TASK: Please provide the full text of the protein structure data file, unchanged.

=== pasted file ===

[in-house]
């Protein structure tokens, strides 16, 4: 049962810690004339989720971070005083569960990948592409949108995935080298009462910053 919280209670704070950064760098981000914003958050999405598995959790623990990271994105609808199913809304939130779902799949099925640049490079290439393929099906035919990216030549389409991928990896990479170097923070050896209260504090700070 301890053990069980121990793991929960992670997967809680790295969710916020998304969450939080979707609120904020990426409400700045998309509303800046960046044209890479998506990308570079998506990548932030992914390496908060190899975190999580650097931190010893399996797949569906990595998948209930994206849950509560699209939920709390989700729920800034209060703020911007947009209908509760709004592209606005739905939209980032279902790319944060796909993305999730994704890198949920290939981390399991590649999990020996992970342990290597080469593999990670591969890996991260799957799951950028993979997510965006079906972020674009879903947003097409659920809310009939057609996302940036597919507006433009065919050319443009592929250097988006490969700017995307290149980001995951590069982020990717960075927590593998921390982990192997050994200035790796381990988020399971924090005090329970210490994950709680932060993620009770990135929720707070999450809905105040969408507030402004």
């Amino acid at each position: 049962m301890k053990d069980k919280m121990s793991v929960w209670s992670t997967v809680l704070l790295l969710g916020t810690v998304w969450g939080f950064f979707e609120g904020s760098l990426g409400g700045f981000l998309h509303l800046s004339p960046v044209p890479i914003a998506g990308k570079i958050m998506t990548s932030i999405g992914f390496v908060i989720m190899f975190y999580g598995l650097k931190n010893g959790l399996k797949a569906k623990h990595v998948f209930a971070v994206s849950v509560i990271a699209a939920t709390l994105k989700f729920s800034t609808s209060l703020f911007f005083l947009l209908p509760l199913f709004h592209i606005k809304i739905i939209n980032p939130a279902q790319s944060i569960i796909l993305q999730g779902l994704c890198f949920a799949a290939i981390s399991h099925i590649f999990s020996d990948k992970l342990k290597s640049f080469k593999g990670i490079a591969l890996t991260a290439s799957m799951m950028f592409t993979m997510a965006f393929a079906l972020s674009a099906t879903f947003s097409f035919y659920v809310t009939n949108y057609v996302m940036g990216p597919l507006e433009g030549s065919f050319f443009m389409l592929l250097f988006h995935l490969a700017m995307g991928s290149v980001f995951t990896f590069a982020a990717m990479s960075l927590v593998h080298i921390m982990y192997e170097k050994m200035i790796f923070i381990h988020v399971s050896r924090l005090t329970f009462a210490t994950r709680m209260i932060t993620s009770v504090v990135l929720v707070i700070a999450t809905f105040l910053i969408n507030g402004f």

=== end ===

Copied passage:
[in-house]
């Protein structure tokens, strides 16, 4: 049962810690004339989720971070005083569960990948592409949108995935080298009462910053 919280209670704070950064760098981000914003958050999405598995959790623990990271994105609808199913809304939130779902799949099925640049490079290439393929099906035919990216030549389409991928990896990479170097923070050896209260504090700070 301890053990069980121990793991929960992670997967809680790295969710916020998304969450939080979707609120904020990426409400700045998309509303800046960046044209890479998506990308570079998506990548932030992914390496908060190899975190999580650097931190010893399996797949569906990595998948209930994206849950509560699209939920709390989700729920800034209060703020911007947009209908509760709004592209606005739905939209980032279902790319944060796909993305999730994704890198949920290939981390399991590649999990020996992970342990290597080469593999990670591969890996991260799957799951950028993979997510965006079906972020674009879903947003097409659920809310009939057609996302940036597919507006433009065919050319443009592929250097988006490969700017995307290149980001995951590069982020990717960075927590593998921390982990192997050994200035790796381990988020399971924090005090329970210490994950709680932060993620009770990135929720707070999450809905105040969408507030402004």
């Amino acid at each position: 049962m301890k053990d069980k919280m121990s793991v929960w209670s992670t997967v809680l704070l790295l969710g916020t810690v998304w969450g939080f950064f979707e609120g904020s760098l990426g409400g700045f981000l998309h509303l800046s004339p960046v044209p890479i914003a998506g990308k570079i958050m998506t990548s932030i999405g992914f390496v908060i989720m190899f975190y999580g598995l650097k931190n010893g959790l399996k797949a569906k623990h990595v998948f209930a971070v994206s849950v509560i990271a699209a939920t709390l994105k989700f729920s800034t609808s209060l703020f911007f005083l947009l209908p509760l199913f709004h592209i606005k809304i739905i939209n980032p939130a279902q790319s944060i569960i796909l993305q999730g779902l994704c890198f949920a799949a290939i981390s399991h099925i590649f999990s020996d990948k992970l342990k290597s640049f080469k593999g990670i490079a591969l890996t991260a290439s799957m799951m950028f592409t993979m997510a965006f393929a079906l972020s674009a099906t879903f947003s097409f035919y659920v809310t009939n949108y057609v996302m940036g990216p597919l507006e433009g030549s065919f050319f443009m389409l592929l250097f988006h995935l490969a700017m995307g991928s290149v980001f995951t990896f590069a982020a990717m990479s960075l927590v593998h080298i921390m982990y192997e170097k050994m200035i790796f923070i381990h988020v399971s050896r924090l005090t329970f009462a210490t994950r709680m209260i932060t993620s009770v504090v990135l929720v707070i700070a999450t809905f105040l910053i969408n507030g402004f």